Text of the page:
Englert Theatre — Wednesday, March 28 at 8 p.m.
The Englert Theatre will host renowned German composer, performer and producer Nils Frahm for a 2 hour solo set on Wednesday, March 28. Tickets are $15-25. The event is co-presented by Mission Creek Festival and Feed Me Weird Things.
Frahm began his All Melody tour in New York City last week and will play shows throughout North America this spring. He’ll be traveling with over two tons of equipment, including monitors, speakers, pianos and 11 keyboards for the upcoming dates.
“They really should expect to see somebody on stage who goes pretty mental about all these instruments and sounds,” Frahm told Little Village in a recent interview.
Frahm is a virtuoso pianist who is recognized for his ability to combine classical and electronic music to produce mesmerizing compositions. His unique sound design has gained him critical acclaim around the globe.
In 2011 Frahm released Felt. The album name refers to the heavy felt cloth that Frahm placed on the strings of his piano to dampen the sound so he could play at night without bothering his neighbors. After discovering how captivating this new sound was, Nils put a microphone deep inside of the piano to capture it.
This brought a mix of external sounds to the recording that most producers would try to hide: the creaking of floorboards for example, or the scraping of the piano. Frahm used these natural noises to create an energy that almost places the listener next to him in his home studio where the album was recorded. It’s a piece of music that must be heard to be truly felt.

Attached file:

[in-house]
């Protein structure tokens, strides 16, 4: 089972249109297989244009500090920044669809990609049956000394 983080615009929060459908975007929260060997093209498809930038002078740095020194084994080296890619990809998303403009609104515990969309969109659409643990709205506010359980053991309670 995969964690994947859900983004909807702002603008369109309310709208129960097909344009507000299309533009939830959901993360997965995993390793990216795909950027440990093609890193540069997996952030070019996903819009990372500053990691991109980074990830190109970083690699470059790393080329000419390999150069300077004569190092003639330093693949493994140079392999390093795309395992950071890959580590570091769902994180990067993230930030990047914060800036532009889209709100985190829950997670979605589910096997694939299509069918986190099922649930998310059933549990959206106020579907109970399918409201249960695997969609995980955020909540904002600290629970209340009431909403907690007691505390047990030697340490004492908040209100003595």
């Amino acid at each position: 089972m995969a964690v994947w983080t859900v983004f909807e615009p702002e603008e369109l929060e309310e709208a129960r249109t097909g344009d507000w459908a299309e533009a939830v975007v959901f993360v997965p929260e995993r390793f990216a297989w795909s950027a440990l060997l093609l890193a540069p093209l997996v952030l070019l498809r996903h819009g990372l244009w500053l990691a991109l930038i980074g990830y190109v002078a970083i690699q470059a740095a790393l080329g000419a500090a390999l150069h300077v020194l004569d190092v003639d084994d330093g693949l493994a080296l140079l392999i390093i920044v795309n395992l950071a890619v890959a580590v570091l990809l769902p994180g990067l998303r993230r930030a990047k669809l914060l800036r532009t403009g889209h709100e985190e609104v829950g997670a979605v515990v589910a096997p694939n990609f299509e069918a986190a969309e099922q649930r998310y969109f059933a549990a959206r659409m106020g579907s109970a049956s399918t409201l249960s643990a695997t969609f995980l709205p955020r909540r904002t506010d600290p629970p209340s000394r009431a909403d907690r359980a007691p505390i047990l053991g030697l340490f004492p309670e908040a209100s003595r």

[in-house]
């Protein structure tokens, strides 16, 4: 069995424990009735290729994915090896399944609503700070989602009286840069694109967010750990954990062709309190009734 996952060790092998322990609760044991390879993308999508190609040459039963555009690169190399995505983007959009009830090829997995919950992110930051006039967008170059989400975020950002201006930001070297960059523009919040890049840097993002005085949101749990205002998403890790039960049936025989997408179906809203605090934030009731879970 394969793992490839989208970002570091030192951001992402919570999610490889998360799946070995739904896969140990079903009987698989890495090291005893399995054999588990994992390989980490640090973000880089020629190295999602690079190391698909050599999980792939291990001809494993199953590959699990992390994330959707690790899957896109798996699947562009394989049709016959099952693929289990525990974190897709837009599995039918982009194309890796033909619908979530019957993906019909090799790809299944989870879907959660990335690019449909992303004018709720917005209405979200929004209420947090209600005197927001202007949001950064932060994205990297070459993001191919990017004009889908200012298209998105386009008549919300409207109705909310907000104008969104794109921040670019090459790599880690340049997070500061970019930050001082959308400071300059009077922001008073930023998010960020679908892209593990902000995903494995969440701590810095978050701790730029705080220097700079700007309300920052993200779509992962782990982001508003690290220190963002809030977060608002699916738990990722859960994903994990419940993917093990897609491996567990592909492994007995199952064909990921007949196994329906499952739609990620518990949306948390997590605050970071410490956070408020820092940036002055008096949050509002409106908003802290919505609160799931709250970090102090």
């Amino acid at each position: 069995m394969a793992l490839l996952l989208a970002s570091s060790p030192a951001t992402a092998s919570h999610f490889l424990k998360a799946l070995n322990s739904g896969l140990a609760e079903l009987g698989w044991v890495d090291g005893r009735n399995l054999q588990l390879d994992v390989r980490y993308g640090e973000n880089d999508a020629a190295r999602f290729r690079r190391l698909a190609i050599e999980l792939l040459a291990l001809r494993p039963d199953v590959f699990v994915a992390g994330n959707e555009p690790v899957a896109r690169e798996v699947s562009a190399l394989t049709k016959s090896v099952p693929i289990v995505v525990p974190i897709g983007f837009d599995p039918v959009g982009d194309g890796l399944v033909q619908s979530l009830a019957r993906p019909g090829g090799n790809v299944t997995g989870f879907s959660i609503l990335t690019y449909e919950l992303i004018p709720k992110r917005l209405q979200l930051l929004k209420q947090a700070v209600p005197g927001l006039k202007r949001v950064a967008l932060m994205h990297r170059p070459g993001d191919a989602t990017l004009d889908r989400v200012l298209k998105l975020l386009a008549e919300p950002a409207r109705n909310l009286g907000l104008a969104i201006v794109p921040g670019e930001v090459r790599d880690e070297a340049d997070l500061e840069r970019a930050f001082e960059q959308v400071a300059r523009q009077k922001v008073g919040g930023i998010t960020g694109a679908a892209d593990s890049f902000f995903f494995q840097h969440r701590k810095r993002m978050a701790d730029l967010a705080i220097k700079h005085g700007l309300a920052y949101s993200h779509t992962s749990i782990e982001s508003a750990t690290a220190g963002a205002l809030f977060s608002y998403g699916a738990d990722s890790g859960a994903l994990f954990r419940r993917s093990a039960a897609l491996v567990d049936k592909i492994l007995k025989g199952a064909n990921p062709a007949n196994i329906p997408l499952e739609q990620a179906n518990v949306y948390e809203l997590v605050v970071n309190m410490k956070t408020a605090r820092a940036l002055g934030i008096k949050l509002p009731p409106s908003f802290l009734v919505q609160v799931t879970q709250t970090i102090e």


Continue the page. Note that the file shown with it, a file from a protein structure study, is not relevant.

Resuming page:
Fast forward to present day and we arrive at Frahm’s newest album, All Melody.
All Melody was recorded at Saal 3, Frahm’s personal studio space inside Berlin’s historic Funkhaus Studio. Built from 1953-1956, Funkhaus is the largest recording complex ever built. Frahm has spent the past two years reconstructing the space, and he said All Melody was born out of the freedom that his new space provides.
“In terms of sound and workflow it’s my dream studio,” Frahm said. “It was a lifelong dream to have a studio that was full of possibilities and it was about time to realize that dream. Now I don’t know what I’m going to do next.”
Frahm plans to touch on a broad range of emotions on stage during this tour.
“There’s really intense moments and also really somber moments,” he said. “Depending on the energy and the feel of the night, things take all kinds of different directions. The people in the room think they see me doing something but they don’t realize how much they are adding to the performance.”
For his show at the Englert Theatre, Frahm is looking forward to the exchange of energy in the room. “It’ll be what you’d expect to hear,” he said, “but also the exact opposite.”